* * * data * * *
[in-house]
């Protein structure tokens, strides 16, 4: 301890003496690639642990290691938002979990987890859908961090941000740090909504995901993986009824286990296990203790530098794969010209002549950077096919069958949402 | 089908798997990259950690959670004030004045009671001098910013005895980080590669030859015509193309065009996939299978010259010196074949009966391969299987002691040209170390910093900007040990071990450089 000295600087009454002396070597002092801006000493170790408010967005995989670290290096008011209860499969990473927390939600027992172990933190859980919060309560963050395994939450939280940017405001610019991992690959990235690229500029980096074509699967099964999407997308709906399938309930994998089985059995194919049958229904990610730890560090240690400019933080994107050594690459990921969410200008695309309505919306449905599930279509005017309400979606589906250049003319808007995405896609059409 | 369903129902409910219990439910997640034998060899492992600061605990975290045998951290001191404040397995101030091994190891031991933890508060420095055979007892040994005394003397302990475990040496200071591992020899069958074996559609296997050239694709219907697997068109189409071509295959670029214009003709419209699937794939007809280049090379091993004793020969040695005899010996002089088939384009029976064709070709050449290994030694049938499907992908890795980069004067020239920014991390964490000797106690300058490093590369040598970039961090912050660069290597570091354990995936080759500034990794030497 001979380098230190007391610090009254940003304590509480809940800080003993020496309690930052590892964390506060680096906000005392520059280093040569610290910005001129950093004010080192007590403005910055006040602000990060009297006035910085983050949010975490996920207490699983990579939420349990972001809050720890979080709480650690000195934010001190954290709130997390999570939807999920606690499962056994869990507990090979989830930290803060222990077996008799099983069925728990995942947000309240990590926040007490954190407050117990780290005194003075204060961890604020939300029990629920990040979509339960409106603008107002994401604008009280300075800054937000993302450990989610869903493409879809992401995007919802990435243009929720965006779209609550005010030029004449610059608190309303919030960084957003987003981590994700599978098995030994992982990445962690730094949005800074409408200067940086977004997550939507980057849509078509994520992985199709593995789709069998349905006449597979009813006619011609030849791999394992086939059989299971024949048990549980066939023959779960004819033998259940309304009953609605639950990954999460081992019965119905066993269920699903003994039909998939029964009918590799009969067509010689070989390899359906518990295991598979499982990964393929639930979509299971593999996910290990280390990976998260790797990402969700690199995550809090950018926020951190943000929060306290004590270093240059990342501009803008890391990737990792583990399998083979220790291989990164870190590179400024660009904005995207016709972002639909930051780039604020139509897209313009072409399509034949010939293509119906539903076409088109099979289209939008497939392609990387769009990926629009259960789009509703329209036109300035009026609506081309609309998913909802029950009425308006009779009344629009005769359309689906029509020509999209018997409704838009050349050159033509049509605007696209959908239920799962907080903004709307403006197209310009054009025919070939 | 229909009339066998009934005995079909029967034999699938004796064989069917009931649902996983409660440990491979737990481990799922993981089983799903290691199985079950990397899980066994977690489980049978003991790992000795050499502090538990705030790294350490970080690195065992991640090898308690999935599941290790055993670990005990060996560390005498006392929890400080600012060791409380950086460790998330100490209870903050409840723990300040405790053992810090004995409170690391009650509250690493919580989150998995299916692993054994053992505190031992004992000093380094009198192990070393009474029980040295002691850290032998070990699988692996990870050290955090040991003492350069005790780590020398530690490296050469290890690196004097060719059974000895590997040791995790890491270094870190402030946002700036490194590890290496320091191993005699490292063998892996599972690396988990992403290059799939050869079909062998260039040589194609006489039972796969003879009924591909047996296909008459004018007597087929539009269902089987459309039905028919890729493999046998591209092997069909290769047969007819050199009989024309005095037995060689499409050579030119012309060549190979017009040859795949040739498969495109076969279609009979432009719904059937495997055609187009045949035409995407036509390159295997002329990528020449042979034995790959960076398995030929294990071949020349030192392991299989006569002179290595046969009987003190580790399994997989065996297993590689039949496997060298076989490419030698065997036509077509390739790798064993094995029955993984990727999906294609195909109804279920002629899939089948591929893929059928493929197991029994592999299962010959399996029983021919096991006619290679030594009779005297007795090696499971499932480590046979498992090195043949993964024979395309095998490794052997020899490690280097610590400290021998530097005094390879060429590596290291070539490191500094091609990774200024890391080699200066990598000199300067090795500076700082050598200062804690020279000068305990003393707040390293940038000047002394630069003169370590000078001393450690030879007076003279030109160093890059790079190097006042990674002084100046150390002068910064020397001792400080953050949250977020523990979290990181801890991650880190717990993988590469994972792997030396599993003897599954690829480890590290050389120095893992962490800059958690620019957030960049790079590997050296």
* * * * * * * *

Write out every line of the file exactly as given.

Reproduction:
[in-house]
């Protein structure tokens, strides 16, 4: 301890003496690639642990290691938002979990987890859908961090941000740090909504995901993986009824286990296990203790530098794969010209002549950077096919069958949402 | 089908798997990259950690959670004030004045009671001098910013005895980080590669030859015509193309065009996939299978010259010196074949009966391969299987002691040209170390910093900007040990071990450089 000295600087009454002396070597002092801006000493170790408010967005995989670290290096008011209860499969990473927390939600027992172990933190859980919060309560963050395994939450939280940017405001610019991992690959990235690229500029980096074509699967099964999407997308709906399938309930994998089985059995194919049958229904990610730890560090240690400019933080994107050594690459990921969410200008695309309505919306449905599930279509005017309400979606589906250049003319808007995405896609059409 | 369903129902409910219990439910997640034998060899492992600061605990975290045998951290001191404040397995101030091994190891031991933890508060420095055979007892040994005394003397302990475990040496200071591992020899069958074996559609296997050239694709219907697997068109189409071509295959670029214009003709419209699937794939007809280049090379091993004793020969040695005899010996002089088939384009029976064709070709050449290994030694049938499907992908890795980069004067020239920014991390964490000797106690300058490093590369040598970039961090912050660069290597570091354990995936080759500034990794030497 001979380098230190007391610090009254940003304590509480809940800080003993020496309690930052590892964390506060680096906000005392520059280093040569610290910005001129950093004010080192007590403005910055006040602000990060009297006035910085983050949010975490996920207490699983990579939420349990972001809050720890979080709480650690000195934010001190954290709130997390999570939807999920606690499962056994869990507990090979989830930290803060222990077996008799099983069925728990995942947000309240990590926040007490954190407050117990780290005194003075204060961890604020939300029990629920990040979509339960409106603008107002994401604008009280300075800054937000993302450990989610869903493409879809992401995007919802990435243009929720965006779209609550005010030029004449610059608190309303919030960084957003987003981590994700599978098995030994992982990445962690730094949005800074409408200067940086977004997550939507980057849509078509994520992985199709593995789709069998349905006449597979009813006619011609030849791999394992086939059989299971024949048990549980066939023959779960004819033998259940309304009953609605639950990954999460081992019965119905066993269920699903003994039909998939029964009918590799009969067509010689070989390899359906518990295991598979499982990964393929639930979509299971593999996910290990280390990976998260790797990402969700690199995550809090950018926020951190943000929060306290004590270093240059990342501009803008890391990737990792583990399998083979220790291989990164870190590179400024660009904005995207016709972002639909930051780039604020139509897209313009072409399509034949010939293509119906539903076409088109099979289209939008497939392609990387769009990926629009259960789009509703329209036109300035009026609506081309609309998913909802029950009425308006009779009344629009005769359309689906029509020509999209018997409704838009050349050159033509049509605007696209959908239920799962907080903004709307403006197209310009054009025919070939 | 229909009339066998009934005995079909029967034999699938004796064989069917009931649902996983409660440990491979737990481990799922993981089983799903290691199985079950990397899980066994977690489980049978003991790992000795050499502090538990705030790294350490970080690195065992991640090898308690999935599941290790055993670990005990060996560390005498006392929890400080600012060791409380950086460790998330100490209870903050409840723990300040405790053992810090004995409170690391009650509250690493919580989150998995299916692993054994053992505190031992004992000093380094009198192990070393009474029980040295002691850290032998070990699988692996990870050290955090040991003492350069005790780590020398530690490296050469290890690196004097060719059974000895590997040791995790890491270094870190402030946002700036490194590890290496320091191993005699490292063998892996599972690396988990992403290059799939050869079909062998260039040589194609006489039972796969003879009924591909047996296909008459004018007597087929539009269902089987459309039905028919890729493999046998591209092997069909290769047969007819050199009989024309005095037995060689499409050579030119012309060549190979017009040859795949040739498969495109076969279609009979432009719904059937495997055609187009045949035409995407036509390159295997002329990528020449042979034995790959960076398995030929294990071949020349030192392991299989006569002179290595046969009987003190580790399994997989065996297993590689039949496997060298076989490419030698065997036509077509390739790798064993094995029955993984990727999906294609195909109804279920002629899939089948591929893929059928493929197991029994592999299962010959399996029983021919096991006619290679030594009779005297007795090696499971499932480590046979498992090195043949993964024979395309095998490794052997020899490690280097610590400290021998530097005094390879060429590596290291070539490191500094091609990774200024890391080699200066990598000199300067090795500076700082050598200062804690020279000068305990003393707040390293940038000047002394630069003169370590000078001393450690030879007076003279030109160093890059790079190097006042990674002084100046150390002068910064020397001792400080953050949250977020523990979290990181801890991650880190717990993988590469994972792997030396599993003897599954690829480890590290050389120095893992962490800059958690620019957030960049790079590997050296």